It can also be toasted by a conveyor toaster, which device is often used in hotels, restaurants, and other food service locations. It works by having one heating element on the top and one on the bottom with a metal conveyor belt in the middle which carries the toast between the two heating elements. This allows toast to be made consistently as more slices can be added at any time without waiting for previous ones to pop up.

Bread can also be toasted under a grill (or broiler), in an open oven, or lying on an oven rack. This “oven toast” is usually buttered before toasting. Toaster ovens are special small appliances made for toasting bread or for heating small amounts of other foods.

Bread can also be toasted by holding it near but not directly over an open flame, such as a campfire or fireplace; special toasting utensils (e.g. toasting forks) are made for this purpose. Before the invention of modern cooking appliances such as toasters and grills, bread has been produced in ovens for millennia, toast can be made in the same oven.

Many brands of ready sliced bread are available, some of which specifically market their suitability for toasting.

Left Toast with butter and vegemite. Right With butter and strawberry jam.

In modern days, toast is most commonly eaten with butter or margarine spread over it, and may be served with preserves, spreads, or other toppings in addition to or instead of butter. Toast with jam or marmalade is popular. A few other condiments that can be enjoyed with toast are chocolate spread, cream cheese, and peanut butter. Yeast extracts such as Marmite in the UK, New Zealand and South Africa, and Vegemite in Australia are national traditions. Some sandwiches, such as the BLT, call for toast to be used rather than bread.

Toast is an important component of many breakfasts, and is also important in some traditional bland specialty diets for people with gastrointestinal problems such as diarrhea.

In the United Kingdom, toast is part of a traditional breakfast: it’s often incorporated in a full breakfast or eaten with baked beans. A dish popular with children there is a soft-boiled egg eaten with toast soldiers at breakfast. Strips of toast (the soldiers) are dipped into the runny yolk of a boiled egg through a hole made in the top of the eggshell, and eaten.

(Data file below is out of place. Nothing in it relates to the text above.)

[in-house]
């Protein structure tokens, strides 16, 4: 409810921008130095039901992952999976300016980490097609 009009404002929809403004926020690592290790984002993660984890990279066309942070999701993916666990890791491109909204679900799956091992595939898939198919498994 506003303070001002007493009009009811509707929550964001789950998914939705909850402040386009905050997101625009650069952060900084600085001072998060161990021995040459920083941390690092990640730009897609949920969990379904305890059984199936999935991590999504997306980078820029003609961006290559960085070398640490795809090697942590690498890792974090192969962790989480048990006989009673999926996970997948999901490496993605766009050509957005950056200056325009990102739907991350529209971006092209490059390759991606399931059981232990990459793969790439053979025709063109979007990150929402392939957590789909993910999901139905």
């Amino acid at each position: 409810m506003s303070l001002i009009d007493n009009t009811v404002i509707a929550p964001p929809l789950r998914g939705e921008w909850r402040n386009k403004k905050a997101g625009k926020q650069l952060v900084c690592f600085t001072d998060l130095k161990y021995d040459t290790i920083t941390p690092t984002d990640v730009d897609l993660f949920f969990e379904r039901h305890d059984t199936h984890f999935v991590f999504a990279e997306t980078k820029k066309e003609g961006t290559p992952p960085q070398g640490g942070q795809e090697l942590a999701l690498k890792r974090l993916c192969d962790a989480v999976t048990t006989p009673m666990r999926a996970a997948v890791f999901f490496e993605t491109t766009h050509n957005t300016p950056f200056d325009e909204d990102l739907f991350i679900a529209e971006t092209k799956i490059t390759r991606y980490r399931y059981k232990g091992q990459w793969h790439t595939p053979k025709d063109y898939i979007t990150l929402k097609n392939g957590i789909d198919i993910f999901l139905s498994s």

In southern Sri Lanka, it is common for toast to be paired with a curry soup and mint tea. In Japan, people like to toast thick slices of bread. Toast became a staple dish in Japan after World War 2, especially after it was introduced in school lunches. Street vendors in South Korea serve toast with a variety of toppings, usually fried eggs, vegetables and slices of meat, topped with sauces. Korean toast is to be eaten as a sandwich.

By 2013, “artisanal toast” had become a significant food trend in upscale American cities like San Francisco, where some commentators decried the increasing number of restaurants and bakeries selling freshly made toast at what was perceived to be an unreasonably high price.

Avocado toast is seen as a symbol of millennial culture.

Cheese and marshmallows are also toasted by exposure to dry radiant heat. A toasted cheese sandwich features toasted cheese and toasted bread. Bagels, English muffins, Pop Tart pastries and crumpets are foods that can be toasted, too.

 

Kitchen Hint of the Day!

February 20, 2018 at 6:00 AM | Posted in Kitchen Hints | Leave a comment
Tags: , , , , , , , , ,

Keep the Bread out………

Bread gets that stale taste not when it dries out but when it absorbs moisture, which causes its starch granules to form hard crystals. So keep your loaf out of the humid fridge and store it in a cool, dry place, like your counter top or bread box. Freezing the bread is okay too as it slows the crystallization process. The fresher the better!

Create a free website or blog at WordPress.com.
Entries and comments feeds.

Zaza Chef

Cook. Eat. Repeat.

Sincerely, Cabra.

The public, social feed of Jaime Cabra

Mayuri's Jikoni

Where meals and memories are made.

Middle School Foodie

A website with recipes and restaurant reviews, written by a kid.

Kit's Kitchen

Simple Healthy Recipes

Gibson Family Recipes

RECIPES AND TIPS FROM FAMILY & FRIENDS

vegetariAnne

“Nothing will benefit health or increase chances of survival on earth as the evolution to a vegetarian diet.” — Albert Einstein

truefoodfeed

FOOD AND NUTRITION: THE SIMPLE TRUTH

A Journey to Healing

Navigating my lifelong journey towards healing

Skinny Kitchen Secrets

Gourmet Weight Watchers Recipes for the Discerning Dieter

Recipe Lord

All about delicious food

Jean and Tonic

a food and lifestyle blog